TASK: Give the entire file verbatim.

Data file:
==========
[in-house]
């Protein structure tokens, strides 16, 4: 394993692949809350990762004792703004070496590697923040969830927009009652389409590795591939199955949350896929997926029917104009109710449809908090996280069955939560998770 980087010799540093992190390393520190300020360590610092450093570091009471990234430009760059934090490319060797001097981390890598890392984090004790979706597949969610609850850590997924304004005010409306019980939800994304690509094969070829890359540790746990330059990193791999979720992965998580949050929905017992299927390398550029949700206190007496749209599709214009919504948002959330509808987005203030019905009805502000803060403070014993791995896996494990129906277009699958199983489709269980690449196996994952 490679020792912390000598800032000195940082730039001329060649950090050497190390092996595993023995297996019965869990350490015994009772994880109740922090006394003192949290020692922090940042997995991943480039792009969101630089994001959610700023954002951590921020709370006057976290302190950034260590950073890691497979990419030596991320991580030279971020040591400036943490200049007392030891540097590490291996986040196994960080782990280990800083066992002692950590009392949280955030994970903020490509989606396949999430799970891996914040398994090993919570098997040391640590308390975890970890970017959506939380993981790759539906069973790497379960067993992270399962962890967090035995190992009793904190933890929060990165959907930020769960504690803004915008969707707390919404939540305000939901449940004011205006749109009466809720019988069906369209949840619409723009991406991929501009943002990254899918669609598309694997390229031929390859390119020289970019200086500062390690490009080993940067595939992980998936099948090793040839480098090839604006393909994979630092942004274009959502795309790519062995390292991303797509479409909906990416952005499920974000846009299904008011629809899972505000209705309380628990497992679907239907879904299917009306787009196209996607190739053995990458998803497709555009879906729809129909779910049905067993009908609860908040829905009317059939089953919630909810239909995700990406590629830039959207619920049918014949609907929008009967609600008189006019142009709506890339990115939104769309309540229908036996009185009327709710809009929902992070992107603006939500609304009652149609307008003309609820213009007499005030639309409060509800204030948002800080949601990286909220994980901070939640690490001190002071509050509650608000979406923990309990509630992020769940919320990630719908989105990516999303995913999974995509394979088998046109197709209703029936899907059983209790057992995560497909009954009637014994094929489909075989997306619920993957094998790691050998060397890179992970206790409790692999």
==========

[in-house]
């Protein structure tokens, strides 16, 4: 394993692949809350990762004792703004070496590697923040969830927009009652389409590795591939199955949350896929997926029917104009109710449809908090996280069955939560998770 980087010799540093992190390393520190300020360590610092450093570091009471990234430009760059934090490319060797001097981390890598890392984090004790979706597949969610609850850590997924304004005010409306019980939800994304690509094969070829890359540790746990330059990193791999979720992965998580949050929905017992299927390398550029949700206190007496749209599709214009919504948002959330509808987005203030019905009805502000803060403070014993791995896996494990129906277009699958199983489709269980690449196996994952 490679020792912390000598800032000195940082730039001329060649950090050497190390092996595993023995297996019965869990350490015994009772994880109740922090006394003192949290020692922090940042997995991943480039792009969101630089994001959610700023954002951590921020709370006057976290302190950034260590950073890691497979990419030596991320991580030279971020040591400036943490200049007392030891540097590490291996986040196994960080782990280990800083066992002692950590009392949280955030994970903020490509989606396949999430799970891996914040398994090993919570098997040391640590308390975890970890970017959506939380993981790759539906069973790497379960067993992270399962962890967090035995190992009793904190933890929060990165959907930020769960504690803004915008969707707390919404939540305000939901449940004011205006749109009466809720019988069906369209949840619409723009991406991929501009943002990254899918669609598309694997390229031929390859390119020289970019200086500062390690490009080993940067595939992980998936099948090793040839480098090839604006393909994979630092942004274009959502795309790519062995390292991303797509479409909906990416952005499920974000846009299904008011629809899972505000209705309380628990497992679907239907879904299917009306787009196209996607190739053995990458998803497709555009879906729809129909779910049905067993009908609860908040829905009317059939089953919630909810239909995700990406590629830039959207619920049918014949609907929008009967609600008189006019142009709506890339990115939104769309309540229908036996009185009327709710809009929902992070992107603006939500609304009652149609307008003309609820213009007499005030639309409060509800204030948002800080949601990286909220994980901070939640690490001190002071509050509650608000979406923990309990509630992020769940919320990630719908989105990516999303995913999974995509394979088998046109197709209703029936899907059983209790057992995560497909009954009637014994094929489909075989997306619920993957094998790691050998060397890179992970206790409790692999």